Planting the wrong color or the wrong shade of a color in the garden can sometimes be a serious matter. If gardeners or their clients have fixed ideas of how they want their gardens to look, choosing the right plant becomes critical. Here is an example of a challenge I sometimes face.
My clients all ask for vivid pink Rhododendrons or Azaleas, as long as they are not pink-lavender or orchid-pink in color. Before breeders introduced new cultivars that could survive here in zone 5a, only lavender-colored Azaleas and rhododendrons were available to us. Each spring, some neighborhoods would be covered in seas of lavender. Consequently, my clients, who wished to distinguish themselves from their neighbors, insisted that I plant any other color but that one.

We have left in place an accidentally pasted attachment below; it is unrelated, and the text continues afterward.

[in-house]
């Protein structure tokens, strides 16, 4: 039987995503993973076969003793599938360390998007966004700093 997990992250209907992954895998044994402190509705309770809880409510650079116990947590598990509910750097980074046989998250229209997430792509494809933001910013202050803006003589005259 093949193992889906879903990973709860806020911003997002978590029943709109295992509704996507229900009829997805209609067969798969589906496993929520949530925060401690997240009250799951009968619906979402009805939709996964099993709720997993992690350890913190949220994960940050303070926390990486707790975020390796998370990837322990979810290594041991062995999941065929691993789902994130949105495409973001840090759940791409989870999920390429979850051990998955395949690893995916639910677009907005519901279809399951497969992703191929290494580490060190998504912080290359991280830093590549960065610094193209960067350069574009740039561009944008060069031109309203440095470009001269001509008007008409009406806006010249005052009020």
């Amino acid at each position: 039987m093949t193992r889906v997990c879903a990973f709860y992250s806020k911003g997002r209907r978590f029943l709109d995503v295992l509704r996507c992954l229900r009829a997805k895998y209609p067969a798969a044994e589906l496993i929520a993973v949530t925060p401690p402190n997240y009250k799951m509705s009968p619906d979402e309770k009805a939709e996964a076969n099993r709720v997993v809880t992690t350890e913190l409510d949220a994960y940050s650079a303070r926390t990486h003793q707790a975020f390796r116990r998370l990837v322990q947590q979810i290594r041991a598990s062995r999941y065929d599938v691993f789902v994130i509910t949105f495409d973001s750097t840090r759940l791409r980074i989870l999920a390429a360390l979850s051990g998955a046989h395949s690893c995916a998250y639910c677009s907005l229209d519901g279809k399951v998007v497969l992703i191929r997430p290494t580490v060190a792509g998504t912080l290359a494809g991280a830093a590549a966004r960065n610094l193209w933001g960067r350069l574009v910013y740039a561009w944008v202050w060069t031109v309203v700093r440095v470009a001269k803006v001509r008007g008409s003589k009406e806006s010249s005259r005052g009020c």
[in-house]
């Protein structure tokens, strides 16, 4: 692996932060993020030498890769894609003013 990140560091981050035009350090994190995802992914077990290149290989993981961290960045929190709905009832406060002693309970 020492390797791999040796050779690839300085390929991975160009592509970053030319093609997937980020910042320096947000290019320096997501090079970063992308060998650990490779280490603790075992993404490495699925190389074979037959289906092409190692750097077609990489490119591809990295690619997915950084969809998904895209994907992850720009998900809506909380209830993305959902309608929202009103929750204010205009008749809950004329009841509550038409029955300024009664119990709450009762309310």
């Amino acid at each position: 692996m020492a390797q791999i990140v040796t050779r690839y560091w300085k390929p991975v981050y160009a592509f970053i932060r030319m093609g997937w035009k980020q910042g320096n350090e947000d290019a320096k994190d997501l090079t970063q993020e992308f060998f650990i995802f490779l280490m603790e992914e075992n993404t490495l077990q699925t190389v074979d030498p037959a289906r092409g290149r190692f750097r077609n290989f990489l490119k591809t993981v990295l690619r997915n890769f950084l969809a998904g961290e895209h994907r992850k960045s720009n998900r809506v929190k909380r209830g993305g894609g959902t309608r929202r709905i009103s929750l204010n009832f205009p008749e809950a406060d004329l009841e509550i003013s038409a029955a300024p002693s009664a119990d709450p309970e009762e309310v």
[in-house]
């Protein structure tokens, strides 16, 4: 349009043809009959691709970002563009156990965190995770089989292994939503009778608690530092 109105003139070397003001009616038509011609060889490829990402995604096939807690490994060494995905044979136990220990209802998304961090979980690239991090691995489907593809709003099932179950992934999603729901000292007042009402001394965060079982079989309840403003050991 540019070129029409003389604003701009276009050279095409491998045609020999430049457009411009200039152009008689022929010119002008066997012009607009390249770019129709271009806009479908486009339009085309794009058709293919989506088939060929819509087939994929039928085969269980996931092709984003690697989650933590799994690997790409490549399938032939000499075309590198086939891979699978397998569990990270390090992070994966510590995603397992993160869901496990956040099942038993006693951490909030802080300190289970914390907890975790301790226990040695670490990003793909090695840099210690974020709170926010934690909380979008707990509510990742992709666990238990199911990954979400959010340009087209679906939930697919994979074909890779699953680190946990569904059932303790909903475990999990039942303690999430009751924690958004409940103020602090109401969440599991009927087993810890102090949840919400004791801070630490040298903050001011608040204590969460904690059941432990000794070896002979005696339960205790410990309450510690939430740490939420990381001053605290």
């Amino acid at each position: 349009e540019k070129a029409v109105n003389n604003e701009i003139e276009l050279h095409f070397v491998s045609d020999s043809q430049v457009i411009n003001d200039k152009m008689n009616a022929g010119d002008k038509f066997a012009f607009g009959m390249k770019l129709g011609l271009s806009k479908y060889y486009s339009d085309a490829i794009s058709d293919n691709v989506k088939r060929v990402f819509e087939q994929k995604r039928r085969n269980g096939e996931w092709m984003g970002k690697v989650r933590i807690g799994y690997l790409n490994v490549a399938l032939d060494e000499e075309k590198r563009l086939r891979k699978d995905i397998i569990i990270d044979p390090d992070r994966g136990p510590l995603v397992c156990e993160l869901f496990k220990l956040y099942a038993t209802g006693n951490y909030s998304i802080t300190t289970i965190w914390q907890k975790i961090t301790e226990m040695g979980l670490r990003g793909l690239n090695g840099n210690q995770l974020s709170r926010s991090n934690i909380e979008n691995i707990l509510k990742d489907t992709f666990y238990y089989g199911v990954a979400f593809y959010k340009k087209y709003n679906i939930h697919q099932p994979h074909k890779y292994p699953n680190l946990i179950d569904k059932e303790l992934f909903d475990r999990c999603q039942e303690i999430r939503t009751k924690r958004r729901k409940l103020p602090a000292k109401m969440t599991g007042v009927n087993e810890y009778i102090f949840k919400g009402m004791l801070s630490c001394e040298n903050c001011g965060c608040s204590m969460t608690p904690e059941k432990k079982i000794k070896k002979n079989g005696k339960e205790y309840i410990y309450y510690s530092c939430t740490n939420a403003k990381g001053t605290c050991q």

Here is a photo of Rhododendron Olga Mezitt. Unlike the picture, the flower is lavender-free when grown in the garden. It glows like a giant luminous pink neon bulb. I try to plant it as often as I can in combination with Azalea Mandarin Lights [orange] and Azalea Lemon Lights [yellow]. These three non-lavender flowering shrubs combined on one lawn, create an explosion of multicolor that effortlessly erases the drab grey of early spring. It’s like the overture to a Broadway musical!
If you live in a climate that has been growing many richly colored rhododendrons ever since you can remember, try to imagine what it might be like to live where only one color rhododendron exists. Spring gardening used to be very boring here in zone 5a. I’ve made it my goal to make sure that it doesn’t happen again.